Hydra (again, in some form). For “Hydra” in this case, read “some secret organization of bad guys, and Hydra is the best option.” While the trailers have played up SHIELD infighting, there’s probably a legitimate Big Bad behind one of those squabbling factions. And since there’s a party of bad guys using a brainwashed Bucky Barnes as their weapon of choice, and the list of people who know or care what happened to Bucky in the war pretty much boils down to a) Cap and company and b) Hydra and company (remember, movie-Bucky was a Hydra test subject before Steve rescued him, and he died on a mission to stop a Hydra train and kidnap a Hydra scientist), the odds are good that we’ll see or hear from Hydra in this movie, if only in the form of an ex-Hydra scientist or black-market Hydra tech. This is especially useful when one remembers that the Winter Soldier in the comics was a puppet of the Soviets, but the Winter Soldier movie has to play overseas. Russian bad guys don’t play so well in Russia. Or China. Hydra is a good candidate to swap in for that.
Hello, again. That's an appropriately worried look you've got there.
Heyyyy, Arnim Zola survived the war, didn’t he? As far as we know? And I’ve got a theory about him that you’ll hear about tomorrow.
Hello, Mr. McGuffin.
The Zodiac. This is a bit more esoteric, but we’ve got a good reason to think that there’s a mysterious glowy vial of something called “the Zodiac” involved in this movie. Peggy Carter was seen getting her hands on it in the “Agent Carter” short that came with the Iron Man 3 DVD, and a prequel comic for the movie showed Cap, the Black Widow, and Agent Rumlow stopping a group of bad guys from unleashing the contents of that vial on an unsuspecting populace. Cap noted in that comic that SHIELD had previously claimed the Zodiac was destroyed, and the Widow replied that this was to keep anyone from looking for it. Obviously that didn’t work.
Pictured: Things not working.
In the comics, there were several Zodiac groups that opposed SHIELD or the Avengers in some way. The original Zodiac was basically a group of criminals in funny-looking astrology-themed outfits, but later versions picked up superpowers from various places. Could the vial be the source of those powers? Most notably, a new Zodiac appeared in the Avengers Assemble comic—highly superpowered, recruited and backed by Thanos. Are we going to be connecting the contents of that vial, and whatever it does, to the larger Marvel Cosmic movies? We’ve already seen Thanos at the end of The Avengers and heard mention of the Infinity Stones, one of Thanos’ favorite things to collect. Whatever “the Zodiac” is in the movies, watch out for purple dudes.
Pictured: Cause and effect.
Mind-control magic. I mean that “magic” part literally. Unless the writers of this movie decided to actually make Bucky evil, he’s being controlled somehow. The Super Bowl spot showed him in a room that looked like the Soviet memory-implantation chamber seen in the comics, but as I noted above, making the bad guys Soviets could seriously hurt this movie’s box-office numbers overseas. So we’re looking at a form of mind control practiced by some other bad guys … and if you’ve been paying attention, you’ve seen mind control in Marvel movies before.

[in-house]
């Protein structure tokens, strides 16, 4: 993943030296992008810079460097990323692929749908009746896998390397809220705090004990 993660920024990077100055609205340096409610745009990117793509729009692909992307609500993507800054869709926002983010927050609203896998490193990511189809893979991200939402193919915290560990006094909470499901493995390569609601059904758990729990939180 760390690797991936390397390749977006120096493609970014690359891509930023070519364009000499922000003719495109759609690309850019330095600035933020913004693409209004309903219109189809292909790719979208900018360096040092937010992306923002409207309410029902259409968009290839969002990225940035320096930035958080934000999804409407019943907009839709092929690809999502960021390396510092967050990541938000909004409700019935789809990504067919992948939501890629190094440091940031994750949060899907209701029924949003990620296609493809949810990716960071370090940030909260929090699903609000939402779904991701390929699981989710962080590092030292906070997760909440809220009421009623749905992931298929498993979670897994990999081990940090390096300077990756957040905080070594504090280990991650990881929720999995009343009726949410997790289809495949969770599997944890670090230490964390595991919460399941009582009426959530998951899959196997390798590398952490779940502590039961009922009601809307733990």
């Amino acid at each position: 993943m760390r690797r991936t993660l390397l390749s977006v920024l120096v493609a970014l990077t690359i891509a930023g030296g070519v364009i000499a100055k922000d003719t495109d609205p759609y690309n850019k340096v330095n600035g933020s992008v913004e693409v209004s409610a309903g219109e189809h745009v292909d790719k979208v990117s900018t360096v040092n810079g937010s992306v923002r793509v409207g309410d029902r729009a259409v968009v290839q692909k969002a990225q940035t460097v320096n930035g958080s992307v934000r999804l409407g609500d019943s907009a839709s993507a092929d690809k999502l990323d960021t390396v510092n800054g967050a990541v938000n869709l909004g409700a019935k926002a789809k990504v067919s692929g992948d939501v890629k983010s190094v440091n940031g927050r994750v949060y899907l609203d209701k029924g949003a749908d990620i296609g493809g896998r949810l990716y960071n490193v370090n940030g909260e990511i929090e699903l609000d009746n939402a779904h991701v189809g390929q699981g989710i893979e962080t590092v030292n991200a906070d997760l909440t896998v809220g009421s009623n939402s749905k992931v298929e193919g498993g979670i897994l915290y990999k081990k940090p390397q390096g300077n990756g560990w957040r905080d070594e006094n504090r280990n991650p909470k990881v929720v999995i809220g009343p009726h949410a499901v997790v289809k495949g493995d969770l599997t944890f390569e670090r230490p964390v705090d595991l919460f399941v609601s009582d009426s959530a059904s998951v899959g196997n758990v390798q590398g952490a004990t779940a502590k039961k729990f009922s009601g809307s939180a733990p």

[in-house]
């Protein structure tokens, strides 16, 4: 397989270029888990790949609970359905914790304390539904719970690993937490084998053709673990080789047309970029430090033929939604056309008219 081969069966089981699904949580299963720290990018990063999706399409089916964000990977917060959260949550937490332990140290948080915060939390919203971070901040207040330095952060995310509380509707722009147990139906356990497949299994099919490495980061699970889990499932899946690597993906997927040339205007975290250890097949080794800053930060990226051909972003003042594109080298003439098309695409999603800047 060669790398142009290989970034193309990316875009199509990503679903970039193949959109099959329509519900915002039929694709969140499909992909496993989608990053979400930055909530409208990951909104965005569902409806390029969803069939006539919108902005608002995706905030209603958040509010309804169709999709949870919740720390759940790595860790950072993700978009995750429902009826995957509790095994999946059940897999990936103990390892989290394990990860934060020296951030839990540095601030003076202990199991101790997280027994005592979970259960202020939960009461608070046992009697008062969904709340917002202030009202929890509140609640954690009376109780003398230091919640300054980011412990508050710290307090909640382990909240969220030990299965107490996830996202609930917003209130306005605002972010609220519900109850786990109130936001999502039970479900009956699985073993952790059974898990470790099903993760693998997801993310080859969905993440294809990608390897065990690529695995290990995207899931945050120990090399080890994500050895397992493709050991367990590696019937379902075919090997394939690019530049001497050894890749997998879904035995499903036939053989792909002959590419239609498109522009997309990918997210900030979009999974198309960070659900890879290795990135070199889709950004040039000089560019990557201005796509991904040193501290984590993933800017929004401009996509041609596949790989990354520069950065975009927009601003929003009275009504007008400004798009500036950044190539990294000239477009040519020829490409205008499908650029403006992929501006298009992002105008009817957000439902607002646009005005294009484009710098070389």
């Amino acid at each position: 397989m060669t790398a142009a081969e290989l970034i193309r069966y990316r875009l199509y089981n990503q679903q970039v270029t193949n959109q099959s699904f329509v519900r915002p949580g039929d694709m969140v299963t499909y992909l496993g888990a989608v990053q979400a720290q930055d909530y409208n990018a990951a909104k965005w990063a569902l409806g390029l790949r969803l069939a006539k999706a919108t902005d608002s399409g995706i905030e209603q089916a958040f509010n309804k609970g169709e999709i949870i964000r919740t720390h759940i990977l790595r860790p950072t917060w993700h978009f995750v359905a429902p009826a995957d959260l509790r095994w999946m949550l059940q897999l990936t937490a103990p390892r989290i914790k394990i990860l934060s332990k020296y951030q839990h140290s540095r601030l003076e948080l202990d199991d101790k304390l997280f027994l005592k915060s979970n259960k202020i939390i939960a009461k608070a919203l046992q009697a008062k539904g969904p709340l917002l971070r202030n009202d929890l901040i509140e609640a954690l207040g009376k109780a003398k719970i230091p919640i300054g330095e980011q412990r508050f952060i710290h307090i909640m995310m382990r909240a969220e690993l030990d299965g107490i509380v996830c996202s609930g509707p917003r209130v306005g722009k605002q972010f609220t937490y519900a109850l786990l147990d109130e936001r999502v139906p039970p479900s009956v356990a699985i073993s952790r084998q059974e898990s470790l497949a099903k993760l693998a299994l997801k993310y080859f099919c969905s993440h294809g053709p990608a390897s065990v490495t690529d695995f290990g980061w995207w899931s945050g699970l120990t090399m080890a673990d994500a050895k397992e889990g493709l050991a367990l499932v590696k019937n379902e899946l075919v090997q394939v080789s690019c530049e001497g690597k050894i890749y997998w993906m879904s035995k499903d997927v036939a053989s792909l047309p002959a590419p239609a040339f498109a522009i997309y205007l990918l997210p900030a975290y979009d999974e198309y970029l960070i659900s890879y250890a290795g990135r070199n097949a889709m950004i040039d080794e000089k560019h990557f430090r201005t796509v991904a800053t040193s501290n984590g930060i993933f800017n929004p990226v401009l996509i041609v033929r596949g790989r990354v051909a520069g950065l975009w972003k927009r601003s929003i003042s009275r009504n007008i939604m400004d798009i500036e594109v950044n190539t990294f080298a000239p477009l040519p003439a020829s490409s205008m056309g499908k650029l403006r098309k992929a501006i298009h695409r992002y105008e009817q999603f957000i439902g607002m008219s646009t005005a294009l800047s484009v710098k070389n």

Oh, hi. Nice eyes you got there.
Remember Hawkeye’s glowing eyeballs? The Avengers got a lot of mileage out of the Hawkeye-as-flying-monkey trope, and the Tesseract was powering all of that. While there’s nothing to suggest that Loki will play a role in Captain America: The Winter Soldier, there are plenty of terrestrial groups that have gotten their hands on Tesseract technology, including both Hydra and SHIELD. Using magic is a great way to get around the fact that, according to the best research out there, real-life brainwashing doesn’t work the way it’s usually portrayed in the movies. So all those American POWs in Korean War prison camps didn’t really become communists? That’s okay—we’ve got magical glowing blue stuff! We haven’t seen the Winter Soldier’s eyes glowing at any point, but that doesn’t mean Tesseract tech won’t be bound up in whatever makes him tick. (Or go boom, as the case may be.)
See what I did there?
And remember, if there’s a way to use magical mind control on people without giving them those telltale eyes, then any character can be acting under such control at any time. Including, say, Agent Rumlow. Or Sharon Carter. Or Robert Redford’s character. Or anydamnbody, really.
They always say this afterward. How often
do they expect the answer to be "yes"?
You know who else has a history with mind control?
Black Widow (again). I’m just going to drop this little reminder and leave it here. Remember in The Avengers, when Hawkeye was recovering from his flying-monkey phase and Black Widow was keeping an eye on him? Clint was babbling about having someone “pull you out, put someone else in”, and asked Natasha, “Do you know what it’s like to be unmade?”
I am actually not sure why he asks this question if he knows the answer.
To which she replied, “You know I do.”
Black Widow has a Winter Soldier-like history of being mind-controlled in the comics, including long deep-cover operations and elaborate backstories that she fully believed but that turned out to be totally fabricated. Was this line a reference to that history? If so, Winter Soldier is the logical place to explore it. It’s worth noting that she’s the one who seems to do most of the explaining where the Winter Soldier is concerned … and that there’s no reason she can’t be working an extraordinarily long deep-cover job on SHIELD itself.